Giolitti Cantoni Broth Base with the addition of potassium tellurite is utilized to enrich selectively Staphylococcus aureus, a food-borne pathogen, from suspected items, according to ISO.
Oxoid Giolitti-Cantoni Broth, a tellurite-mannitol-glycine enrichment broth, based on the formulation of Giolitti and Canton is used for the selection and enrichment of Staphylococcus aureus from foodstuffs. Mannitol and sodium pyruvate act as staphylococcal growth stimulants and help in the detection of the organism if it is present in small quantities.
The development of Gram-negative lactose-fermenting bacteria is blocked by lithium chloride. Gram-positive bacteria are inhibited by potassium tellurite when combined with Glycine. The creating of anaerobic conditions via applying 2 cm of sterile paraffin reduces the development of micrococci. Giolitti-Cantoni Broth is suggested for identification of Staphylococcus aureus in baby milk as well as other weaning food items in which the organism must be absent from 1 gram the material to test.
This medium can be used for study of meat and the meat-based products.’ To do this, the concentration of the potassium tellurite should be decreased to 0.35 percent and it is suggested for the test sample to weigh less than 0.01 grams. sample should be decreased by 0.1-0.01 grams.
Giolitti-Cantoni Broth Composition
pH 6.9 ± 0.2
Giolitti-Cantoni Broth Preparation
- Submerge 54.2 grams into 1 liter of distilled water, then heat it gently until dissolve.
- Use 19 ml portions to fill 200 test tubes that measure 200 mm x 200 mm and sterilize them by autoclaving at 121°C for 15 minutes.
- Cool quickly and then apply to every tube 0.3 milliliters of a sterile solution of potassium tellurite 3.5 percent (SR30).
- The solution calls for the addition of the addition of a 3.5 percent solution of potassium tellurite if it is directly added of one gram of the sample to 19mls of broth. The amount of tellurite potassium is essential to reduce the number of organisms that are contaminating the broth. This could be anticipated.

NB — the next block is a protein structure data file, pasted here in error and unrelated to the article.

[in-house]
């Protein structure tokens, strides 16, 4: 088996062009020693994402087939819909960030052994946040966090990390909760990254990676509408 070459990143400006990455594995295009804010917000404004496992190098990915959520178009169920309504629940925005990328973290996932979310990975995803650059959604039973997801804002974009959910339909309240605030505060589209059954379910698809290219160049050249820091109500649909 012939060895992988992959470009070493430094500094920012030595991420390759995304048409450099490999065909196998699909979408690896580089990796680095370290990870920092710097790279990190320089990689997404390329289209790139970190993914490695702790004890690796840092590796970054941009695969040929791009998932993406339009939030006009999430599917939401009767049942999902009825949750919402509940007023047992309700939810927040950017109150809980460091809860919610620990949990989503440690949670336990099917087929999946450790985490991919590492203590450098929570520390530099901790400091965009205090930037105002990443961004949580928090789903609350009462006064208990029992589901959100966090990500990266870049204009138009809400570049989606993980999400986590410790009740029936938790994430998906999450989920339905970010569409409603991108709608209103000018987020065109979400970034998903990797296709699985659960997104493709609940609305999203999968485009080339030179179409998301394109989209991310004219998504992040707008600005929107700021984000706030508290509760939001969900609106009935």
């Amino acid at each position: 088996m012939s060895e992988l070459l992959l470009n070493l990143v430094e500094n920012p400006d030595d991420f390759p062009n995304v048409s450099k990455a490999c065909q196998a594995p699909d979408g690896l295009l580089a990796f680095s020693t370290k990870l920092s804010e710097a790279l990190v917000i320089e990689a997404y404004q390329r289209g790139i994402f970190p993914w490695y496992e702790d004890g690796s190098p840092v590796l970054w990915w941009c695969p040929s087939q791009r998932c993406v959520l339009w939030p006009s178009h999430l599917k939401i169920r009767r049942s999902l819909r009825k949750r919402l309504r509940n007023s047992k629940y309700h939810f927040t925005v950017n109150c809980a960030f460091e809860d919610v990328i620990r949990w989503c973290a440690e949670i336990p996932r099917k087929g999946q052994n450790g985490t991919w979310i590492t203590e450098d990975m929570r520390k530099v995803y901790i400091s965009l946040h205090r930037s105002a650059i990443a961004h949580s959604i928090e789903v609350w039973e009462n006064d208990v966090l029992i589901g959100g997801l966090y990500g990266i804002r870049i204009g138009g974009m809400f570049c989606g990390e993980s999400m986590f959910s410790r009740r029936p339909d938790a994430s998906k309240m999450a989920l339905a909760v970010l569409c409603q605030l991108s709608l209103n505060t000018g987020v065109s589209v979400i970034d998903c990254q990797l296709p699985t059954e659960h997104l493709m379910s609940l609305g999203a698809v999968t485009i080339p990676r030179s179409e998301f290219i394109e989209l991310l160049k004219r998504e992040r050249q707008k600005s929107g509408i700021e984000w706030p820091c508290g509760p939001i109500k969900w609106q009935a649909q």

- Utilizing a diluted solutions of potassium tellurite is appropriate for 1 in 10 diluting of the food sample is taken.’ In these instances, the SR30 must be first diluted 1/10 with the sterile distillation water.
- It is recommended to add 0.1 percent Tween 80 could be suggested to speed up recovery for damaged Staph. aureus cells e.g. made from milk powder.
- 1 gram of Tween80 is to be added into 1 Liter of CM523 prior to autoclaving.
- The medium should be vaccinated when it has been cool after autoclaving. If there is time delay before putting it in use, it should be removed from the dissolved air by immersion in freely moving steam for 20 minutes.
- Innoculate one Gram of sample material as well as 1 ml of aliquots from a set of appropriate decimal dilutions into tubes that contain 19 ml of Giolitti Contoni Broth.
- Two tubes are used to collect the sample as well as for the dilutes. This improves the probability of finding Staphylococcus aureus when it’s only present in very small quantities.
- The medium is covered with two centimeters of paraffin wax sterile (melting temperature between 42 and 44 degC) and then incubated for an average of 48 hours with a temperature at around 35 degrees Celsius. Then, it is inspected every day.
- Negative Result: This result is deemed negative for Staphylococcus aureus if there is no evidence of blackening of the media is detected. If blackening is observed on the bottom of tubes or if there’s a general blackening of the medium it is streaked on staphylococcal isolation media, such as Baird Parker Medium6 CM275 and then incubated at 35degC for 24 to 48 hours.
- Positive Result: The outcome is considered to be positive when colonies of black with an elongated white margin enclosed by a zone of clearing, appear.
The Shelf’s Life and Storage Conditions
- The dehydrated medium should be stored at a temperature below 25°C, and use it before the expiry date printed on the label.
- Keep the medium in storage at temperatures between 2 and 8 degrees Celsius.
- Positive control: Staphylococcus aureus ATCC”‘ 25923
- Negative controls: Staphylococcus epidermidis ATCC”‘ 1228
Certain varieties of Staph. epidermidis might grow and produce blackening based on the level of inoculum. The growth, should it occur, is usually smaller than Staph. aureus.